My Last Destination: The Capital Of Turkey
Ankara Travel Blog› entry 80 of 83 › view all entries
I did a quick hike to El Nazar rock church in the morning before checking out of the pension and luckily catching a free ride to Ankara with three people who were going back to Sakarya. It was a 4-hour ride, including a lunch stop near beautiful Tuz Göl (Salt Lake), where the sun was radiating through clouds and streaming across the large lake. Bakan, Imajo and Satori were great and dropped me off at a city bus stop that took me to a meeting place in Kızılay district, where I waited for my host Mehtap to arrive. She is Güneş's friend from İzmir and they had communicated a few weeks ago about my arrival. She is in the midst of studying for exams but has graciously offered the flat she shares with her boyfriend Cemal.
Ankara is Turkey's capital city and second largest city with about 4.5 million and growing. Because it is inland there is a continental climate and it is now cold. Actually it was snowing when I arrived, despite the fact that it had been a mostly sunny drive up from Göreme. I made myself at home at Mehtap's place and later enjoyed a fresh cooked meal of köfte, broccoli with garlic-yogurt sauce, mashed potatoes, rice pilaf, grilled peppers and salad. I had brought a bottle of wine from the Turasan winery in Ürgüp and we had that as well as another kind of wine called Cumartesi, which means Saturday. Cemal had come back around 7:30 and his friend and fellow tattoo artist Hakan also stopped by after we had finished eating.
On Monday I woke up around 9:30 and eventually Cemal, Hakan and I went to his cafe and had a good breakfast. I tried a special kind of simit that was shaped like a pide and contained cheese, olives and sausage. I also had a Turkish apple tort. Then they drove me to Anıt Kabir, the mausoleum and museum park of modern Turkey's great leader Atatürk. Born Mustafa Kemal in 1881 he went on to serve as a military commander and was especially important during the battle of Gallipoli. He eventually persevered through several battles to gain independence for Turkey and became its first president.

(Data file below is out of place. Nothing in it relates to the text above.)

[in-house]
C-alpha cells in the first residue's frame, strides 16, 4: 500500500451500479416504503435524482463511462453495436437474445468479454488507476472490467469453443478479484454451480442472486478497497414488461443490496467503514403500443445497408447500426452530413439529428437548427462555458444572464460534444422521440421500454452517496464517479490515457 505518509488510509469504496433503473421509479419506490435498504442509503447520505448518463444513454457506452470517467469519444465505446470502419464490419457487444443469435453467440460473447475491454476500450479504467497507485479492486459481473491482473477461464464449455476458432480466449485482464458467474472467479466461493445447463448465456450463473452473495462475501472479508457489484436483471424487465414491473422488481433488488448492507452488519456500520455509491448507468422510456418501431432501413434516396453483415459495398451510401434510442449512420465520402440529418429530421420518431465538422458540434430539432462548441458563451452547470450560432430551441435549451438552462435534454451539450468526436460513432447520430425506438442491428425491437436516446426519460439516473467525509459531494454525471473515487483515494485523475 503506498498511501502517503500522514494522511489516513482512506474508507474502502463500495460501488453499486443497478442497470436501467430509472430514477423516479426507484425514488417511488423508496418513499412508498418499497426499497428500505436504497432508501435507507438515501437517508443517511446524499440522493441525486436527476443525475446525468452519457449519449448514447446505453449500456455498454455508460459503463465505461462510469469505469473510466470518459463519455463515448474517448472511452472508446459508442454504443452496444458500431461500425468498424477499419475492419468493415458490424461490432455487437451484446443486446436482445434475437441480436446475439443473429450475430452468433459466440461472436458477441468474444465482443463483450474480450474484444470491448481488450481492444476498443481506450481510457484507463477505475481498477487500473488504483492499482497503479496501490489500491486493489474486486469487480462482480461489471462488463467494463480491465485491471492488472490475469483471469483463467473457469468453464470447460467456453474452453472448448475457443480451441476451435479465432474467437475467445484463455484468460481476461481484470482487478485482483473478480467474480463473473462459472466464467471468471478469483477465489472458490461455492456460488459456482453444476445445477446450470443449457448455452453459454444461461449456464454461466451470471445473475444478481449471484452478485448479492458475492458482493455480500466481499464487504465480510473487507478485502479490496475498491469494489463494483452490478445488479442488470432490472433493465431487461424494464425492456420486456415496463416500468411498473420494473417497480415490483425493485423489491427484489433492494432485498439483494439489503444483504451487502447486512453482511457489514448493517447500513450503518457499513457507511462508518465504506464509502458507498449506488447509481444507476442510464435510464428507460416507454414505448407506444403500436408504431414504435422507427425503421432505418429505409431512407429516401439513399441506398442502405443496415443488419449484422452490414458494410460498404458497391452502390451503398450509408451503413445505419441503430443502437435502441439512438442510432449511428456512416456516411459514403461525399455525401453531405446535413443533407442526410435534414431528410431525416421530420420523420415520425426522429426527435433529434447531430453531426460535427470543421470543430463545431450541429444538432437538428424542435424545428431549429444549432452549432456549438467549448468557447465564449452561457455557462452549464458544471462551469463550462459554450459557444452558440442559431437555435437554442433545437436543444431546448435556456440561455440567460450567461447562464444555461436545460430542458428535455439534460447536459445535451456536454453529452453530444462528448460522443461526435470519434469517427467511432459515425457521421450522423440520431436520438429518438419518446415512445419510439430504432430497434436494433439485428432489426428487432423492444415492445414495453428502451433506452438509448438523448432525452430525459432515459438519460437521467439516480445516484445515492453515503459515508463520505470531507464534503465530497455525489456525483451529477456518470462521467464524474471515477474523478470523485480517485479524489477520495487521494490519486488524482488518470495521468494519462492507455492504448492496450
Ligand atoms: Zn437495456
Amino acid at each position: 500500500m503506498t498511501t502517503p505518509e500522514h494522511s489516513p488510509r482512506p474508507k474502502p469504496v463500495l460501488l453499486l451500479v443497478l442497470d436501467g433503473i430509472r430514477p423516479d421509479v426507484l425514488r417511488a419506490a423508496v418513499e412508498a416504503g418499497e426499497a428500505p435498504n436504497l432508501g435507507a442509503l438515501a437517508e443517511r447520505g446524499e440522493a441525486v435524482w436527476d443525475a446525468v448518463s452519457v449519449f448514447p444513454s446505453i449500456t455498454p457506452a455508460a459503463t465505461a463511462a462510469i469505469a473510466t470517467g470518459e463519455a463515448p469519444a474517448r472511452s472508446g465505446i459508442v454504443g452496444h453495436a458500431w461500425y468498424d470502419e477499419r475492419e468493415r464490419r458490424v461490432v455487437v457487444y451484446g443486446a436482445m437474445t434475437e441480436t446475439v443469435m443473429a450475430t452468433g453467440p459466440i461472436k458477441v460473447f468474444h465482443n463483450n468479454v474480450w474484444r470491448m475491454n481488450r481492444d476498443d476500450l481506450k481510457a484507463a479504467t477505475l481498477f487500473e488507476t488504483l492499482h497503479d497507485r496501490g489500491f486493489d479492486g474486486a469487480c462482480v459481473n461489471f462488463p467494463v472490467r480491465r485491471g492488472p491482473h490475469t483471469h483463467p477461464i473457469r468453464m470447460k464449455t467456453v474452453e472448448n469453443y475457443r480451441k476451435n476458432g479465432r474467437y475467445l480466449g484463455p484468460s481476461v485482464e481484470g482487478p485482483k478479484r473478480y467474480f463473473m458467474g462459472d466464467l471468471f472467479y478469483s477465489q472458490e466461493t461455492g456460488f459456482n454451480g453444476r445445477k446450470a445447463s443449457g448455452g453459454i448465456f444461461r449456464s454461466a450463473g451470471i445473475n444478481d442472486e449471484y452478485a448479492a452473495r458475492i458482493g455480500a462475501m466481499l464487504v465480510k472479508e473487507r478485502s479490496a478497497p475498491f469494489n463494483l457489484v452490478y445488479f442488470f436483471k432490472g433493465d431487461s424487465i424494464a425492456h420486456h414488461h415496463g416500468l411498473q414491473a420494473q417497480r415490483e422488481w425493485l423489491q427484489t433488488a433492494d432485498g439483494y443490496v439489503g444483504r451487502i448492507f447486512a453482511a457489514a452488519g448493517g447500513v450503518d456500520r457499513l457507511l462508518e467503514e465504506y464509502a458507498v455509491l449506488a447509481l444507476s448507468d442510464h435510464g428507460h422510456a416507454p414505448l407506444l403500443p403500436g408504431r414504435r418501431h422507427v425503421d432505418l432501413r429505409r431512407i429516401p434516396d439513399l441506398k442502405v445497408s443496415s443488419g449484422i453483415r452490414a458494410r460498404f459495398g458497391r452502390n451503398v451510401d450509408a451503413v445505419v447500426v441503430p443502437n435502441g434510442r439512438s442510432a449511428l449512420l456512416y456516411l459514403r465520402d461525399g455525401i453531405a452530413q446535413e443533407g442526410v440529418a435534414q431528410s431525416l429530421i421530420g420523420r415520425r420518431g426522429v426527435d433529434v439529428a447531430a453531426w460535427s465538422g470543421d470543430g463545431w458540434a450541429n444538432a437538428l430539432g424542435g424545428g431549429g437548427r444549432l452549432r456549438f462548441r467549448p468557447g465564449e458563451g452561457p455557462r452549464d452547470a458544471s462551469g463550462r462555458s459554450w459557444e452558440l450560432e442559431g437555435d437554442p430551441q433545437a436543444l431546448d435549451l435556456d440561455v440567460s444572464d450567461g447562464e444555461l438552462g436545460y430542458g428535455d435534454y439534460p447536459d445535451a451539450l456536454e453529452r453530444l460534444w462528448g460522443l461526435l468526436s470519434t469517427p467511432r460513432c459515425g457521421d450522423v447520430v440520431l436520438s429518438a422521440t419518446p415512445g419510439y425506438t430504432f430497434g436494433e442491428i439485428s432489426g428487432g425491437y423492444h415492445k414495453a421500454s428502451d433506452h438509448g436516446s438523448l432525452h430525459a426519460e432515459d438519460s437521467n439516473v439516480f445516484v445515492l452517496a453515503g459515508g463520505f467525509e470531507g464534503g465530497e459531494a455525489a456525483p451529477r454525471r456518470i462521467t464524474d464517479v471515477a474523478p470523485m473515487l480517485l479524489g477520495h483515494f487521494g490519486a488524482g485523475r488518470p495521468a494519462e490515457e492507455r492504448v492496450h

I took my time walking through the city from Anıt Kabir back to Kızılay.
Petek has two dogs, Roxanne and Roseanne, who are very excitable but sweet. Roxanne at first tried to eat our dinner but finally settled down on my lap, which wasn't easy since she is a big dog.
My last day in Turkey was spent partially sleeping in after the late night of drinking and sheep head-eating. I did have time to visit the award-winning Museum of Anatolian Civilizations in the Ulus district. Though the admission price was a bit steep, it was another interesting museum filled with historical information about Turkey from the earliest Paleolithic settlements to present-day Ankara, complete with amazing artifacts like Neolithic goddess statuettes, cuneiform clay tablets, Bronze Age jewelry and Phrygian pottery.
From the front of the museum I walked up the steep hill, past a small vegetable market and through the old city gates. Even more steep winding streets further, I reached the top but could not access the actual fortress with the Turkish flag flying high. Still there were some smoggy views of the city from the angles I could glimpse from. I snapped another self-photo and realized it was probably the last photo I would take in Ankara. The sun was getting heavy in the hazy horizon and because I had not had lunch I knew I needed to go eat something.
From a restaurant called Kebabistan I ordered my last mercimek and a mushroom pide. Around the corner I spotted a blind man sitting on the pavement begging for change with a tiny blue pail in front of him. I dropped a few coins in and heard him say "Allah" as I walked away towards the large statue that presides over Ulus Meydanı. I must have been tired because I fell asleep in the bus going back to Mehtap's and missed my stop. Several nice people at a grocery store helped me get a cab and when I arrived, Mehtap was waiting outside her apartment building and paid for my cab fare again.
I cannot underestimate the generosity of Turkish people. From new friends to strangers on the bus, I have been helped time and again. A free glass of tea from a restaurant, someone pays for my bus fare when I don't have a bus card, nice gifts from my hosts who have already been paying for meals and transportation. Turks have a saying, "a few lira won't make you rich and won't make me poor," and with this philosophy they just don't worry about it. In fact most people seem to enjoy life and live by the golden rule. I can be sure I will be back to Turkey someday. Türkiye'yi seviyorum!
As I spend my last hours in Turkey, my emotions are a little mixed.